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Answers tagged osteoarthritis: Page 1 of 1
Karen from Calgary asks: Is it possible to have both osteoarthritis and rheumatoid arthritis?
Both osteoarthritis and rheumatoid arthritis can happen in the same person. Unfortunately, if you have one, it still is possible to have the other as well. It is important for you and your physician to be able to differentiate which joints are affected by which condition. The best way to do this is to describe to your physician which joints are involved and how they feel, while your physician will complete an appropriate physical exam. Further investigations such as blood tests or imaging can be helpful, they are often far from definitive in making a diagnosis on their own.
Making the right diagnosis ensures the right management choices are being made, as treatment for OA and RA are different. To learn more about OA and RA and treatment options, please click on the highlighted links above.
Valerie in Edmonton asks: My doctor prescribed diclofenac and I have been taking it for 3 weeks. It sometimes gives me indigestion. Is it alright to continue taking it? I have had a past history of stomach problems and recently started pantoprazole once a day.
Diclofenac is an example of an NSAID (anti-inflammatory). Similar medications include naproxen (Aleve), ibuprofen (Advil, Motrin) or celecoxib (Celebrex). There are many potential side effects of NSAIDs, including irritation/inflammation to the stomach lining. Ultimately, this can lead to a stomach ulcer in some individuals. Medications called proton pump inhibitors (PPIs), like pantoprazole, can help reduce the risk of this happening. However, one should consider stopping the NSAID if the stomach discomfort continues despite being on a PPI. Everyone’s individual risk from NSAIDs is different and should be strongly considered when starting a NSAID. A conversation with your doctor to balance the benefits and risks is always a good idea.
Faith from Calgary asks: Can osteoarthritis in the back hurt? Do rheumatologists treat osteoarthritis?
Osteoarthritis, regardless of its location, certainly can cause pain. There is no cure for osteoarthritis, but treatment options do exist which revolve around pain control and improved function. For osteoarthritis of the back, we always need to be careful to ensure it is truly degenerative arthritis causing the pain, as x-rays of the back which show osteoarthritis do not necessarily mean that’s the cause of back pain. One of the best treatment options for back pain is physiotherapy, with an emphasis on exercises related to strengthening, stretching, range of motion and core abdominal muscles. While those with back pain need to do these exercises regularly to have benefit, they can improve pain significantly, and can all be done from home without needing regular physiotherapy appointments.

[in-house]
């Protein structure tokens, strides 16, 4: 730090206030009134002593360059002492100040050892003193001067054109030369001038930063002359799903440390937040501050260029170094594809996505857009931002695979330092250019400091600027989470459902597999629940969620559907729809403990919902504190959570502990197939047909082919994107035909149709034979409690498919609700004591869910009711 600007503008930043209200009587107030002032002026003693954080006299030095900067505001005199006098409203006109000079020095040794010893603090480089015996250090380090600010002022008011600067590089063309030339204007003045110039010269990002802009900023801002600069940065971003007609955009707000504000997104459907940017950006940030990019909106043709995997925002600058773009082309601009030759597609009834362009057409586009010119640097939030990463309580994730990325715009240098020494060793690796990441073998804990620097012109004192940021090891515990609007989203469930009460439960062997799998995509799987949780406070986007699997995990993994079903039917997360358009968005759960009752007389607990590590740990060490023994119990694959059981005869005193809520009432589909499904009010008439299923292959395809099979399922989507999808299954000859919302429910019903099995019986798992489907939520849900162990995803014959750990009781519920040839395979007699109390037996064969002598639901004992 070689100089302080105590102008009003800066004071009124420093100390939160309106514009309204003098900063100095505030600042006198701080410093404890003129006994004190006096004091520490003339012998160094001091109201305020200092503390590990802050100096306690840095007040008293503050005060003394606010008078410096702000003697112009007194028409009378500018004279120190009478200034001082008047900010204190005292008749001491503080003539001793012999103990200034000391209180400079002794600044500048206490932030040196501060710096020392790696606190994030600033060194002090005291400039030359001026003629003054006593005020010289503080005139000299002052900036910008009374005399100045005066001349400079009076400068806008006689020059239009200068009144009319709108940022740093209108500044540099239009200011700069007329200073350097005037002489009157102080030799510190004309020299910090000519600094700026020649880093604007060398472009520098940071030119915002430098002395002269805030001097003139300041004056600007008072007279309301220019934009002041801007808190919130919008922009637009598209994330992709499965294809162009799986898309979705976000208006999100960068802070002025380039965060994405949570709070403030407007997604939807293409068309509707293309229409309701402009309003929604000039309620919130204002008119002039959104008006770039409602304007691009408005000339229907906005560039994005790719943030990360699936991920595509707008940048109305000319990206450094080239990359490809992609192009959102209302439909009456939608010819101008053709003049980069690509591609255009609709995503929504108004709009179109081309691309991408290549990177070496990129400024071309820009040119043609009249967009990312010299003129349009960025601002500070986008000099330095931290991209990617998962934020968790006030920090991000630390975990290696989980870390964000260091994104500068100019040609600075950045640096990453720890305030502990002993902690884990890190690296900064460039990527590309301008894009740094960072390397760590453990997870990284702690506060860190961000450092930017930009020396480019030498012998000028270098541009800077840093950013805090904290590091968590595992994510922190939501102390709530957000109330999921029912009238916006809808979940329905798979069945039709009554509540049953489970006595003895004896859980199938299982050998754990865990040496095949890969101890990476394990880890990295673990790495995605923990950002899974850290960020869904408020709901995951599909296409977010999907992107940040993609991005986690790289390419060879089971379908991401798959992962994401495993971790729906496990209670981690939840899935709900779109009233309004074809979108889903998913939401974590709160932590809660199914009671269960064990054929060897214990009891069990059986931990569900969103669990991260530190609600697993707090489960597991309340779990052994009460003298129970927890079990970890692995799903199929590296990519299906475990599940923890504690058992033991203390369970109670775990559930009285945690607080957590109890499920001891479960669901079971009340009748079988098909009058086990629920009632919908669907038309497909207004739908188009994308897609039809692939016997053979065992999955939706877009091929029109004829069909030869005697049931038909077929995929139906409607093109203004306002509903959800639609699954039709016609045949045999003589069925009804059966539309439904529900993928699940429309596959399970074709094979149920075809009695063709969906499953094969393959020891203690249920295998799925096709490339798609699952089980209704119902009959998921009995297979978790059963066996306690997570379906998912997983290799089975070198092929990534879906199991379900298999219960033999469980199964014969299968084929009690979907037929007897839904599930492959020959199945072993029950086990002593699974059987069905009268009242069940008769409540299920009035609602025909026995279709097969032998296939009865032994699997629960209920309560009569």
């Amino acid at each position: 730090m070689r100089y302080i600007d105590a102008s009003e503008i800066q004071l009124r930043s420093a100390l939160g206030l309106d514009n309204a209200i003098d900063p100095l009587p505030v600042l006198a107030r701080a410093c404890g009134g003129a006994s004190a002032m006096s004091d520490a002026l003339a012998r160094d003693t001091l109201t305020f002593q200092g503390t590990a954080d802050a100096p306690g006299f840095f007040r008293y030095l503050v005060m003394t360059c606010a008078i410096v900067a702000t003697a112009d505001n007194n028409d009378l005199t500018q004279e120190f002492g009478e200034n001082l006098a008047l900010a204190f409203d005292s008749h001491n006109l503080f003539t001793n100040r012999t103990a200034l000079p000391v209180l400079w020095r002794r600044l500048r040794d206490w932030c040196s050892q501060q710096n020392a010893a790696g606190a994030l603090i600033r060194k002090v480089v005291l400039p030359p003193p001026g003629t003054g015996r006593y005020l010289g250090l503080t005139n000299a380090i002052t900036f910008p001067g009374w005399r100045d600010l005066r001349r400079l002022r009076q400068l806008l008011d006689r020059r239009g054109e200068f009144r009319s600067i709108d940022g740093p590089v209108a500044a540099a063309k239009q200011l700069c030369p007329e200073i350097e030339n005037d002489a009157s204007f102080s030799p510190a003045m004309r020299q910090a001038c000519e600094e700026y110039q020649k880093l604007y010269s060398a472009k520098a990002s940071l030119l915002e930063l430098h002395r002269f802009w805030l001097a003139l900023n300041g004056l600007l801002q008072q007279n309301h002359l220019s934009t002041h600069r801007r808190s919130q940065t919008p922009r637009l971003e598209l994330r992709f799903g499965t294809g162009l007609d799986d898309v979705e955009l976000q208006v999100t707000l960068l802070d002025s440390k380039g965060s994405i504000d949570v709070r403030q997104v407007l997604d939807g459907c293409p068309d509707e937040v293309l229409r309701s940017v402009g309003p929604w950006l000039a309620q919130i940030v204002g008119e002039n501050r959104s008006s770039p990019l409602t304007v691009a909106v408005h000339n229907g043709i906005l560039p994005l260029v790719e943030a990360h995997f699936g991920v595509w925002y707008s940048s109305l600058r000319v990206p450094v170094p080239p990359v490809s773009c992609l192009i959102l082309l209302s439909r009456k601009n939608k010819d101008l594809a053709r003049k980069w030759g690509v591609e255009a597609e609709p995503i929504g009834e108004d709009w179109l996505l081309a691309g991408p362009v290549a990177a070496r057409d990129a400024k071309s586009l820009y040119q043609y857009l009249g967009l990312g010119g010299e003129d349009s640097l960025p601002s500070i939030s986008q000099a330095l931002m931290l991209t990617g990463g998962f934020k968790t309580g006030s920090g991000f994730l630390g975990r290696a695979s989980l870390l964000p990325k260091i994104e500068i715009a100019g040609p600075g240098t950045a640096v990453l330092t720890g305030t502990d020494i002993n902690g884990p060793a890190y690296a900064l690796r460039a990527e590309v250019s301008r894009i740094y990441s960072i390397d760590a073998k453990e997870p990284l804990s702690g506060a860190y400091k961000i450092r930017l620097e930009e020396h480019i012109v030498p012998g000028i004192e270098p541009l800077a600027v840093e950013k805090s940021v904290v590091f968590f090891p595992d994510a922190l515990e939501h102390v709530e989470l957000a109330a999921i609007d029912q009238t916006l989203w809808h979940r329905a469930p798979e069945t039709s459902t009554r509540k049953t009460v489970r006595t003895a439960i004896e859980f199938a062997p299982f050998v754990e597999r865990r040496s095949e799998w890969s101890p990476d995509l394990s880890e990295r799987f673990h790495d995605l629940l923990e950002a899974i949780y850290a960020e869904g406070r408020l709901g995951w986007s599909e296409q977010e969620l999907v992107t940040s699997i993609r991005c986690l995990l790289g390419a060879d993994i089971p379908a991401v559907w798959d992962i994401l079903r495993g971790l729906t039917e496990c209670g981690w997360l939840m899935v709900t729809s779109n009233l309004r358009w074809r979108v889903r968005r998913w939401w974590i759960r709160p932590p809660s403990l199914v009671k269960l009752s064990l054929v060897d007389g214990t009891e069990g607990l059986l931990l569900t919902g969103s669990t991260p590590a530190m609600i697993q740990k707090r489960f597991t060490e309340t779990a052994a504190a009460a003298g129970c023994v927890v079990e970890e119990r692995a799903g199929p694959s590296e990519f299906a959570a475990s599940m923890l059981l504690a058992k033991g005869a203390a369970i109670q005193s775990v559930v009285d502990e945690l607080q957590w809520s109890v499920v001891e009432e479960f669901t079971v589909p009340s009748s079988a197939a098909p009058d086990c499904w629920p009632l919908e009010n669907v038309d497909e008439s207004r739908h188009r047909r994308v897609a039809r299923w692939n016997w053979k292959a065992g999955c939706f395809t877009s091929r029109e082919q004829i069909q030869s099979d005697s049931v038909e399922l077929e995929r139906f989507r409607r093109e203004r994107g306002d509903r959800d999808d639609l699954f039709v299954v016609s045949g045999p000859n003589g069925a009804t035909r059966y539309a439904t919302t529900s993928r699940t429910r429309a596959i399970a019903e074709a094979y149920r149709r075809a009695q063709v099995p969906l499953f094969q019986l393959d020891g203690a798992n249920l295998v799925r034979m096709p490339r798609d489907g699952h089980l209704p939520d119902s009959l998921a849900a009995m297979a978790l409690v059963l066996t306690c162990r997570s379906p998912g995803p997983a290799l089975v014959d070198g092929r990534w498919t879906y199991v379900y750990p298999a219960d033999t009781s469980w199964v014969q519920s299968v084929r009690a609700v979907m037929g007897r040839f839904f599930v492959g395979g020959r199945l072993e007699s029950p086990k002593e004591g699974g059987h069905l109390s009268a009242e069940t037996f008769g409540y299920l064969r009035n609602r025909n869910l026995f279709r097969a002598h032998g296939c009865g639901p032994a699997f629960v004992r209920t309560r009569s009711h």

Rheumatologists do see patients at times with osteoarthritis, often for one appointment for a full assessment and provide advice to the patient and the referring physician.
Donna from Calgary asks: I have been diagnosed with osteoarthritis, and experience a lot of pain in my shoulders , lower back , knees and hands. My question is what medications can I take that won’t harm my kidney? I’ve had a lot of cortisone shots but was told I may not be able to have that much longer. I just not sure what to do at this time.
The focus for management of osteoarthritis is around improving function and reducing pain. Of course, we want to reduce pain in the safest way possible, and the safest way is different for different people. For most people, acetaminophen (Tylenol) is one of the safest pain relievers. While most individuals will use acetaminophen when the pain is worst, for those with chronic pain, acetaminophen is more effective when used on a regular basis to prevent pain flares, never using more than recommended on the bottle. Anti-inflammatories (NSAIDs) arguably may be more effective, but do have other side effect concerns, and should be avoided for those with kidney problems. Topical anti-inflammatories are available which are likely safe even for those with kidney problems. Cortisone injections are a safe option as well and certainly there is no limit how long you can have cortisone injections, as long as they are effective.
Finally, often forgotten but perhaps most important is the role for physical and occupational therapy. Maintaining range of motion and muscle strength is an important part of management of osteoarthritis, and by its very nature is safe.
Patti from Sherwood Park asks: I have osteoarthritis of my thumb. I have tried NSAIDs and glucosamine, and am thinking about trying Sierra Sil. Any suggestions?
Osteoarthritis to the base of the thumb is a common spot to have osteoarthritis. Treatment is aimed at managing symptoms and improving function. Because of this, treatment options that works well for one person may not be as effective for the someone else. We cover many treatment options on our page for osteoarthritis, but one could consider acetaminophen, NSAIDs, a splint, physiotherapy, topical anti-inflammatories, and/or a cortisone injection, amongst other options. In terms of natural products, please visit our pages on glucosamine, Sierra Sil, and other available natural health products to review them for yourself.